By Pam Wilmot
The MBTA Retirement Board recently voted to deny a request to turn over records relating to a controversial deal that cost the pension fund $25 million. The vote was tied 3-3 with directors loyal to Governor Deval Patrick voting in favor of making the records public, and union representatives voting against. An “honorary member” selected to break the tie, unfortunately, sided with the union representatives against disclosure.
This episode was the latest salvo in a long-running battle over whether the pension board is subject to public records and ethics laws. The MBTA pension system considers itself a private trust and not a public entity subject to these laws. The Supreme Judicial Court agreed with the board in 1993 and ruled that it was indeed not subject to the public records law or subject to the oversight of the public State Ethics Commission. Those decisions form the basis of today’s impasse.
Lawmakers tried to rectify the situation last summer enacting language aimed at bringing the board under the public records law. But on February 13, 2014, the Supervisor of Records issued a letter denying a WCVB-TV’s appeal of a records request, ruling that the new language was ineffectual and that the MBTA Retirement Board was still not subject to the law.
Officials continue to be concerned. State Sen. Will Brownsberger, a leader in the effort to increase MBTA transparency, convened an oversight hearing with Public Service Committee Co-Chair Rep. Aaron Michlewitz in late February. A day prior, Attorney General Martha Coakley sent a letter (.pdf) asking the board to adopt rules consistent with the public records and ethics laws.
So what’s at stake? As Sen. Brownsberger notes in a blog post on the subject, the MBTA derives two-thirds of its $1.9 billion budget from state and local taxes. It contributes $71 million per year to pay pensions for its workers. Historically, MBTA pensions have been very generous, and the board has been no stranger to controversy.
In December, for example, media reports highlighted a failed $25 million investment in a Fletcher Asset Management hedge fund that is now bankrupt and appears to be a Ponzi scheme. The man who sold the Fletcher investment to the Retirement Board was Karl White — the former executive director of the board, who had left to work for Fletcher in 2006. If the fund followed the ethics rules that apply to state agencies, it would not have been able to do business with Fletcher for at least one year.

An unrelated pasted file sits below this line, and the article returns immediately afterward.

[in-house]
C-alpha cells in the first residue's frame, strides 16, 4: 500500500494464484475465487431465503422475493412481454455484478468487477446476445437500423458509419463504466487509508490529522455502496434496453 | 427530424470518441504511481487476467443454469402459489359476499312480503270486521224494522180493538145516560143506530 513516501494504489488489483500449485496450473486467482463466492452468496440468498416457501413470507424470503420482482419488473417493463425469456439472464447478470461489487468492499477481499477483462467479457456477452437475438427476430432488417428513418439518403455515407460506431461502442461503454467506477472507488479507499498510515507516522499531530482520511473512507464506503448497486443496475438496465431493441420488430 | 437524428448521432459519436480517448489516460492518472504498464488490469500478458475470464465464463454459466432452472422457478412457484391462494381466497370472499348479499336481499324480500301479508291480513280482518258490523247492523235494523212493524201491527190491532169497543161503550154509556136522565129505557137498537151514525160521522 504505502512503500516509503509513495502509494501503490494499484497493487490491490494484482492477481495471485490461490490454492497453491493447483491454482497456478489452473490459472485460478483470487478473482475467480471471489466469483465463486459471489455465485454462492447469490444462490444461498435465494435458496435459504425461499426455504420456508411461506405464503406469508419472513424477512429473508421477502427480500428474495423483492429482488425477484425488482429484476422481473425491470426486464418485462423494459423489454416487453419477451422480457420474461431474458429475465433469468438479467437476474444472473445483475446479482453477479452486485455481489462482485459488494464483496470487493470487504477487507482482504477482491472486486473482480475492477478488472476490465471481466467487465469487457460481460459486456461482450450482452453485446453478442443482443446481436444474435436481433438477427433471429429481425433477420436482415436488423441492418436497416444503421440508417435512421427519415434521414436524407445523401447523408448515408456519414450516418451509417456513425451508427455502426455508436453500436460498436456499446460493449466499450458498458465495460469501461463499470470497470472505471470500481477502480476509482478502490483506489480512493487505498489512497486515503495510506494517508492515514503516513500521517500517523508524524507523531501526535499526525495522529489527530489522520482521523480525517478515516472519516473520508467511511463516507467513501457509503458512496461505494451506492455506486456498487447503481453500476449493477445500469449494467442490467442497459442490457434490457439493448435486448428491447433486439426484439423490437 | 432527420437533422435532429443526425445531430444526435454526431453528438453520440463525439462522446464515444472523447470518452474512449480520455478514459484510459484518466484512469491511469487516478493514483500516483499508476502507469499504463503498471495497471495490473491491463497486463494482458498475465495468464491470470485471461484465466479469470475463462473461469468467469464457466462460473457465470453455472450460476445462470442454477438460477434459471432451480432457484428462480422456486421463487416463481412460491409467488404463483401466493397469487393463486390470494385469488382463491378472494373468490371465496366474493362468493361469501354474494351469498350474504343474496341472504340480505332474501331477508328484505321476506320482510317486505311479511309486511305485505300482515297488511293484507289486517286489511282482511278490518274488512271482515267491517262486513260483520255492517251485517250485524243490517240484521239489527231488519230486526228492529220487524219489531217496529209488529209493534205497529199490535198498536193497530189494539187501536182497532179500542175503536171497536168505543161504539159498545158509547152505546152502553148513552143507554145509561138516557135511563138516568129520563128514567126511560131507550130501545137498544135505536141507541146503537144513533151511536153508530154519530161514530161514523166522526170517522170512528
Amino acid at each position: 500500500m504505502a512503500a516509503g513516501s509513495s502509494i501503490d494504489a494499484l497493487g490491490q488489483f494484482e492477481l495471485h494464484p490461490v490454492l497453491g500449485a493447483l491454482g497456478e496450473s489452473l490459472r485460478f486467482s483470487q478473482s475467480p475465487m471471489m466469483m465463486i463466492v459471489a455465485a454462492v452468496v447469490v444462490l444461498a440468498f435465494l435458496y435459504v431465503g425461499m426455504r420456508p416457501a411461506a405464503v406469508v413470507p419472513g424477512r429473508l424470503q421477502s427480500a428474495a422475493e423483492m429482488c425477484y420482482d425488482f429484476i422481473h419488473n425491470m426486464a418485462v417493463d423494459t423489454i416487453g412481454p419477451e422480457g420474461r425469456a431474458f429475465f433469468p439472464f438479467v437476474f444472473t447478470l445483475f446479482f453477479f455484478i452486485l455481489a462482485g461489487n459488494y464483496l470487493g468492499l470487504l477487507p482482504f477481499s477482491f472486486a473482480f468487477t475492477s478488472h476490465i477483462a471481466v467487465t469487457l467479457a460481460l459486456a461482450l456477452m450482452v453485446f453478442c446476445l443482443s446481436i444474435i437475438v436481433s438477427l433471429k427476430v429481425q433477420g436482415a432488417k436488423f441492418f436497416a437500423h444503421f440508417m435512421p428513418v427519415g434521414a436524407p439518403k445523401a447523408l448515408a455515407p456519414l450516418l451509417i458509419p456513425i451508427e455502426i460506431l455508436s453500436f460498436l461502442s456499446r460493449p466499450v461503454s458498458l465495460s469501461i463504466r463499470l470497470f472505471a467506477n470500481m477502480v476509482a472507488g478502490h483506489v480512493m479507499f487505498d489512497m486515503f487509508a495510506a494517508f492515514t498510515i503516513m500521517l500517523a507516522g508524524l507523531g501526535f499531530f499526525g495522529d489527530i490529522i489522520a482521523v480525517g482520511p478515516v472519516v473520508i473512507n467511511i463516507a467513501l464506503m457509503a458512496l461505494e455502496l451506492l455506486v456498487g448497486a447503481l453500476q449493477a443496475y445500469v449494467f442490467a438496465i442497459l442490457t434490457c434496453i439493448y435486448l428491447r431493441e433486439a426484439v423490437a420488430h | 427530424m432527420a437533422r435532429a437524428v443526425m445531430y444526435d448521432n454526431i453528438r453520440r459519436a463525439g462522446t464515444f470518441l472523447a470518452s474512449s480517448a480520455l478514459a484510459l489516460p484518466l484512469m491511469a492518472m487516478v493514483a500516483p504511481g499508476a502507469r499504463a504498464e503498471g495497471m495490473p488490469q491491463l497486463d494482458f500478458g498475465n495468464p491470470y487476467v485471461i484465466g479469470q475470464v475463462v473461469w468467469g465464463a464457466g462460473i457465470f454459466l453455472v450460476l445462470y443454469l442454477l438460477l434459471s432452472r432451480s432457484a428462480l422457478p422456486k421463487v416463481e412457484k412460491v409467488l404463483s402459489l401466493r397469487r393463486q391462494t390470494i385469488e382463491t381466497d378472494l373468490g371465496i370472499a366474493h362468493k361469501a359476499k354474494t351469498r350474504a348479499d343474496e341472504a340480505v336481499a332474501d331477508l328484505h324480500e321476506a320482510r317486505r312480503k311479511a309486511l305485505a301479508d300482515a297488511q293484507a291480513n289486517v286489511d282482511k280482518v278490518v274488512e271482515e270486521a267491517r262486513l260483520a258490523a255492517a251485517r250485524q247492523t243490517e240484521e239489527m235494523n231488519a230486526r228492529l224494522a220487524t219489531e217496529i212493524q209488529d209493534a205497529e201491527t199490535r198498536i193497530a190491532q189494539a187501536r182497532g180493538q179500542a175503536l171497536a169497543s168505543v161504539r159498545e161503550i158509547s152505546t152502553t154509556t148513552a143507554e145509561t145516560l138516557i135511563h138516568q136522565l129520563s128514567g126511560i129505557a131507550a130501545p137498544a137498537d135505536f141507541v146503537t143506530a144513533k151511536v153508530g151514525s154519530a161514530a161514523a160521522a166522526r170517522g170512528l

It’s not clear where this saga will end, but lawmakers thankfully seem determined to keep the pressure on. With apparent abuses like the Fletcher investment, the stakes are high, and not just for taxpayers and T riders, but also for employees who may not be getting the pension returns they deserve. Transparency and tough ethical standards are standard practice for pension funds across the country and here in Massachusetts. They should apply to the MBTA as well. If the MBTA retirement board does not voluntarily adopt rules, more legislation is in order. A terrific bill recently released by the State Administration to update the public records law could be an appropriate vehicle. Lawmakers could include new language in this bill that would accomplish what was intended last summer. Stay tuned.
Pam is executive director of Common Cause Massachusetts.